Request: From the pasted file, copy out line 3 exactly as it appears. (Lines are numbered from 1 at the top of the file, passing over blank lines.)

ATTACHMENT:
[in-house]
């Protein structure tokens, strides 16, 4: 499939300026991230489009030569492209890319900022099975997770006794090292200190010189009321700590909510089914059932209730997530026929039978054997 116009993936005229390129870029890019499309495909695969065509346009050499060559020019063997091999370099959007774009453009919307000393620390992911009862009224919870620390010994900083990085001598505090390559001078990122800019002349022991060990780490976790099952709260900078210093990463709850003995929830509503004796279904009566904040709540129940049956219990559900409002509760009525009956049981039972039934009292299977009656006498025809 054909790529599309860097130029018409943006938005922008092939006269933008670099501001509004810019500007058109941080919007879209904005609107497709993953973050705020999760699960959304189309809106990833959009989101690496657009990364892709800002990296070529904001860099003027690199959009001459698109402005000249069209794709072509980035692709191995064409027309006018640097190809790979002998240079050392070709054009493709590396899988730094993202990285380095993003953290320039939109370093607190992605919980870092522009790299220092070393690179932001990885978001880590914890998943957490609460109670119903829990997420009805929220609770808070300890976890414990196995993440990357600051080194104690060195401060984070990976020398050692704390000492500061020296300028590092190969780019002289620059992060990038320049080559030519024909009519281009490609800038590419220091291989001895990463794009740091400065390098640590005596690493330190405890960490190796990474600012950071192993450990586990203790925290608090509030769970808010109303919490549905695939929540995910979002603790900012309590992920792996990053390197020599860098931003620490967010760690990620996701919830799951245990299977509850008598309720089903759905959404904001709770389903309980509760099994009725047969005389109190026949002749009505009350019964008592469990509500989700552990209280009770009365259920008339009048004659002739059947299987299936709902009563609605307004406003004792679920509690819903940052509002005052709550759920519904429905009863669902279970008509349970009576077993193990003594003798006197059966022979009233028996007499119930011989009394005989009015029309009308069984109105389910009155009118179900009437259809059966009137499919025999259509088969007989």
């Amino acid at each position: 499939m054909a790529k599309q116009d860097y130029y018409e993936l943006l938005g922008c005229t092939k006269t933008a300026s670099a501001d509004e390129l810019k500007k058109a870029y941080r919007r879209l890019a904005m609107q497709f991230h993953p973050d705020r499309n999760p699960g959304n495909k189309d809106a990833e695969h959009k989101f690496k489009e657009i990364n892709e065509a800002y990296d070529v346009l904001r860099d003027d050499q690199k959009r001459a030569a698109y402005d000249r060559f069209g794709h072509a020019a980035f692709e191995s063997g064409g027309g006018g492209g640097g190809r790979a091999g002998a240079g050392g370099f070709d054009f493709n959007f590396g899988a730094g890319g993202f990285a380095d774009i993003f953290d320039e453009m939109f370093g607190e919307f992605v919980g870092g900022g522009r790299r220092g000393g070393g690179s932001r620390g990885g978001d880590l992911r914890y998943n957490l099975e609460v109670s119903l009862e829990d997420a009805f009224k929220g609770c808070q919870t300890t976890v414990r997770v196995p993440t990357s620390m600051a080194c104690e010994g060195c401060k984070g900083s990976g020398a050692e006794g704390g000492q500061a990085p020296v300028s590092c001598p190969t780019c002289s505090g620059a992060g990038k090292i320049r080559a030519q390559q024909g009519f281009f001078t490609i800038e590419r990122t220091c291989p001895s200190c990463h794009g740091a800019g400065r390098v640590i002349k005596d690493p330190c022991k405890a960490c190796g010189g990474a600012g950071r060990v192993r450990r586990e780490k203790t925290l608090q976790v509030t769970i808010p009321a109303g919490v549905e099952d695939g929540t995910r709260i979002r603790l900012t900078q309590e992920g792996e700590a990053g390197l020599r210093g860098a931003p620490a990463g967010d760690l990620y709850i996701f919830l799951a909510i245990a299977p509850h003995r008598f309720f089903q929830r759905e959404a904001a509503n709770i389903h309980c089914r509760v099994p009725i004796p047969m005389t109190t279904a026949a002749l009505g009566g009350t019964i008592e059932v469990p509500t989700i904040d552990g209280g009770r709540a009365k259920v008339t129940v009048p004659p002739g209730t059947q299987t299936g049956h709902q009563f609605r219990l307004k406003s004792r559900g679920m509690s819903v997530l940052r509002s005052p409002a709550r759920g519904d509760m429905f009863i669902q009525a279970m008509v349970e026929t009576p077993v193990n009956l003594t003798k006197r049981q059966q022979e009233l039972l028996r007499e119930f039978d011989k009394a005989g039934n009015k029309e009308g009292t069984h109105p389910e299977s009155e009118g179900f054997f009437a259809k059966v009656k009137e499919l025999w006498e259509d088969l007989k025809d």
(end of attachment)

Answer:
């Amino acid at each position: 499939m054909a790529k599309q116009d860097y130029y018409e993936l943006l938005g922008c005229t092939k006269t933008a300026s670099a501001d509004e390129l810019k500007k058109a870029y941080r919007r879209l890019a904005m609107q497709f991230h993953p973050d705020r499309n999760p699960g959304n495909k189309d809106a990833e695969h959009k989101f690496k489009e657009i990364n892709e065509a800002y990296d070529v346009l904001r860099d003027d050499q690199k959009r001459a030569a698109y402005d000249r060559f069209g794709h072509a020019a980035f692709e191995s063997g064409g027309g006018g492209g640097g190809r790979a091999g002998a240079g050392g370099f070709d054009f493709n959007f590396g899988a730094g890319g993202f990285a380095d774009i993003f953290d320039e453009m939109f370093g607190e919307f992605v919980g870092g900022g522009r790299r220092g000393g070393g690179s932001r620390g990885g978001d880590l992911r914890y998943n957490l099975e609460v109670s119903l009862e829990d997420a009805f009224k929220g609770c808070q919870t300890t976890v414990r997770v196995p993440t990357s620390m600051a080194c104690e010994g060195c401060k984070g900083s990976g020398a050692e006794g704390g000492q500061a990085p020296v300028s590092c001598p190969t780019c002289s505090g620059a992060g990038k090292i320049r080559a030519q390559q024909g009519f281009f001078t490609i800038e590419r990122t220091c291989p001895s200190c990463h794009g740091a800019g400065r390098v640590i002349k005596d690493p330190c022991k405890a960490c190796g010189g990474a600012g950071r060990v192993r450990r586990e780490k203790t925290l608090q976790v509030t769970i808010p009321a109303g919490v549905e099952d695939g929540t995910r709260i979002r603790l900012t900078q309590e992920g792996e700590a990053g390197l020599r210093g860098a931003p620490a990463g967010d760690l990620y709850i996701f919830l799951a909510i245990a299977p509850h003995r008598f309720f089903q929830r759905e959404a904001a509503n709770i389903h309980c089914r509760v099994p009725i004796p047969m005389t109190t279904a026949a002749l009505g009566g009350t019964i008592e059932v469990p509500t989700i904040d552990g209280g009770r709540a009365k259920v008339t129940v009048p004659p002739g209730t059947q299987t299936g049956h709902q009563f609605r219990l307004k406003s004792r559900g679920m509690s819903v997530l940052r509002s005052p409002a709550r759920g519904d509760m429905f009863i669902q009525a279970m008509v349970e026929t009576p077993v193990n009956l003594t003798k006197r049981q059966q022979e009233l039972l028996r007499e119930f039978d011989k009394a005989g039934n009015k029309e009308g009292t069984h109105p389910e299977s009155e009118g179900f054997f009437a259809k059966v009656k009137e499919l025999w006498e259509d088969l007989k025809d």